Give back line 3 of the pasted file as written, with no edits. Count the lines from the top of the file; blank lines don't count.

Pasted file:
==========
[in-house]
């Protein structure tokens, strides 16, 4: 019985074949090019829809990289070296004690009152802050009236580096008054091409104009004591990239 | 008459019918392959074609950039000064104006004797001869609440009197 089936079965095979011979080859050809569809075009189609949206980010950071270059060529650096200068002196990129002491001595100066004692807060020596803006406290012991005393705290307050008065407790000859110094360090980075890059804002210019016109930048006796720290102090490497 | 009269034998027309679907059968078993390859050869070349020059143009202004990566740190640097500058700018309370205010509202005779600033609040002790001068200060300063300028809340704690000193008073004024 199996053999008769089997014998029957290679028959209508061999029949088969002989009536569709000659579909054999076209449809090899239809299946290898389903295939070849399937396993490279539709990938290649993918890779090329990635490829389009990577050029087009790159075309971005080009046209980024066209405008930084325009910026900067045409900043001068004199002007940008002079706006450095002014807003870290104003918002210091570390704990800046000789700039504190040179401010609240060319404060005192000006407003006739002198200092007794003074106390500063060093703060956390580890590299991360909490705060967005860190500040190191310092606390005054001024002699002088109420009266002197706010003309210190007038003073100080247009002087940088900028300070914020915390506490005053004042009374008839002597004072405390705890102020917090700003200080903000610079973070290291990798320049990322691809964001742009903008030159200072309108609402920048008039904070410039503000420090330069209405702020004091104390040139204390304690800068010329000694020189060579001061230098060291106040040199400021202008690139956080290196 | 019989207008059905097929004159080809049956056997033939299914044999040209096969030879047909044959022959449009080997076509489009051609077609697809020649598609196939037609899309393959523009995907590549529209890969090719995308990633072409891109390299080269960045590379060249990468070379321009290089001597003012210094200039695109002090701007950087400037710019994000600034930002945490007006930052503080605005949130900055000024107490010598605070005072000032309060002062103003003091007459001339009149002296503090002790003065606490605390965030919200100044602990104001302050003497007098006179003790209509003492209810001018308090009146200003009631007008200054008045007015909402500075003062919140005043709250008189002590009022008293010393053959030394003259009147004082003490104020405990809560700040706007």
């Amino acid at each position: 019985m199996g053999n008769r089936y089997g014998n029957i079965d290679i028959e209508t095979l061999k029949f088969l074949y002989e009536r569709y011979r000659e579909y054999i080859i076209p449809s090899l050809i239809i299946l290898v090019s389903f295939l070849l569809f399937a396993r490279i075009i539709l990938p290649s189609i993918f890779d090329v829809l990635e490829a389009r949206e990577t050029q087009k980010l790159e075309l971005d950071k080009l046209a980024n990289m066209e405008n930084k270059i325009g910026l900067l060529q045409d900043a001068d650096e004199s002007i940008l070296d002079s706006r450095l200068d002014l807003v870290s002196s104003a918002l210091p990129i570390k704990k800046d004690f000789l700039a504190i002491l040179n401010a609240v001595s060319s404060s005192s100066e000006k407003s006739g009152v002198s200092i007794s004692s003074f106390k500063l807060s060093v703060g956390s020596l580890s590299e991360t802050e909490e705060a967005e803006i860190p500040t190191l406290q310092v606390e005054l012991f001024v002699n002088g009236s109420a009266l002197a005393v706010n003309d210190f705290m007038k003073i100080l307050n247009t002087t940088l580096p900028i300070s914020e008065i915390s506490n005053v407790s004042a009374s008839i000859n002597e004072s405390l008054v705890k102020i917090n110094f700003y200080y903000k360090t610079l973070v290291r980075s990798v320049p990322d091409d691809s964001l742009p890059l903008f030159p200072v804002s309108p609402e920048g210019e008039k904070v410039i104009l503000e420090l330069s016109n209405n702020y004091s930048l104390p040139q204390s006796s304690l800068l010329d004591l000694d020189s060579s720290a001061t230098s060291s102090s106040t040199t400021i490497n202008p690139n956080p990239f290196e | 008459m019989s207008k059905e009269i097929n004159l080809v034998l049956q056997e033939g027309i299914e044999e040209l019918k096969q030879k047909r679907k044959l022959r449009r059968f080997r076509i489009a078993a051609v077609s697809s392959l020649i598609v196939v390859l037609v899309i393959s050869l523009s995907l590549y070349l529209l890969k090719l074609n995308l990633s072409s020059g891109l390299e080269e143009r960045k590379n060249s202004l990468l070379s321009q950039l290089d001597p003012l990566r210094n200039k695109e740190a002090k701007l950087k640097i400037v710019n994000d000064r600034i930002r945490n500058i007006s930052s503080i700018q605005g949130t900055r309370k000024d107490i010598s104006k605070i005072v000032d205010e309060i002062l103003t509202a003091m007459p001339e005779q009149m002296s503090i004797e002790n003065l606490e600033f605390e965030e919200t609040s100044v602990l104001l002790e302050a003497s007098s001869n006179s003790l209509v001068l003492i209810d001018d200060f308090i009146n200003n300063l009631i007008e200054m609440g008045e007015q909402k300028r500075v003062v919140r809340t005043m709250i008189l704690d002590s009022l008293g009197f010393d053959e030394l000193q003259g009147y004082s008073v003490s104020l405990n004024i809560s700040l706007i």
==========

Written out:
């Amino acid at each position: 019985m199996g053999n008769r089936y089997g014998n029957i079965d290679i028959e209508t095979l061999k029949f088969l074949y002989e009536r569709y011979r000659e579909y054999i080859i076209p449809s090899l050809i239809i299946l290898v090019s389903f295939l070849l569809f399937a396993r490279i075009i539709l990938p290649s189609i993918f890779d090329v829809l990635e490829a389009r949206e990577t050029q087009k980010l790159e075309l971005d950071k080009l046209a980024n990289m066209e405008n930084k270059i325009g910026l900067l060529q045409d900043a001068d650096e004199s002007i940008l070296d002079s706006r450095l200068d002014l807003v870290s002196s104003a918002l210091p990129i570390k704990k800046d004690f000789l700039a504190i002491l040179n401010a609240v001595s060319s404060s005192s100066e000006k407003s006739g009152v002198s200092i007794s004692s003074f106390k500063l807060s060093v703060g956390s020596l580890s590299e991360t802050e909490e705060a967005e803006i860190p500040t190191l406290q310092v606390e005054l012991f001024v002699n002088g009236s109420a009266l002197a005393v706010n003309d210190f705290m007038k003073i100080l307050n247009t002087t940088l580096p900028i300070s914020e008065i915390s506490n005053v407790s004042a009374s008839i000859n002597e004072s405390l008054v705890k102020i917090n110094f700003y200080y903000k360090t610079l973070v290291r980075s990798v320049p990322d091409d691809s964001l742009p890059l903008f030159p200072v804002s309108p609402e920048g210019e008039k904070v410039i104009l503000e420090l330069s016109n209405n702020y004091s930048l104390p040139q204390s006796s304690l800068l010329d004591l000694d020189s060579s720290a001061t230098s060291s102090s106040t040199t400021i490497n202008p690139n956080p990239f290196e | 008459m019989s207008k059905e009269i097929n004159l080809v034998l049956q056997e033939g027309i299914e044999e040209l019918k096969q030879k047909r679907k044959l022959r449009r059968f080997r076509i489009a078993a051609v077609s697809s392959l020649i598609v196939v390859l037609v899309i393959s050869l523009s995907l590549y070349l529209l890969k090719l074609n995308l990633s072409s020059g891109l390299e080269e143009r960045k590379n060249s202004l990468l070379s321009q950039l290089d001597p003012l990566r210094n200039k695109e740190a002090k701007l950087k640097i400037v710019n994000d000064r600034i930002r945490n500058i007006s930052s503080i700018q605005g949130t900055r309370k000024d107490i010598s104006k605070i005072v000032d205010e309060i002062l103003t509202a003091m007459p001339e005779q009149m002296s503090i004797e002790n003065l606490e600033f605390e965030e919200t609040s100044v602990l104001l002790e302050a003497s007098s001869n006179s003790l209509v001068l003492i209810d001018d200060f308090i009146n200003n300063l009631i007008e200054m609440g008045e007015q909402k300028r500075v003062v919140r809340t005043m709250i008189l704690d002590s009022l008293g009197f010393d053959e030394l000193q003259g009147y004082s008073v003490s104020l405990n004024i809560s700040l706007i």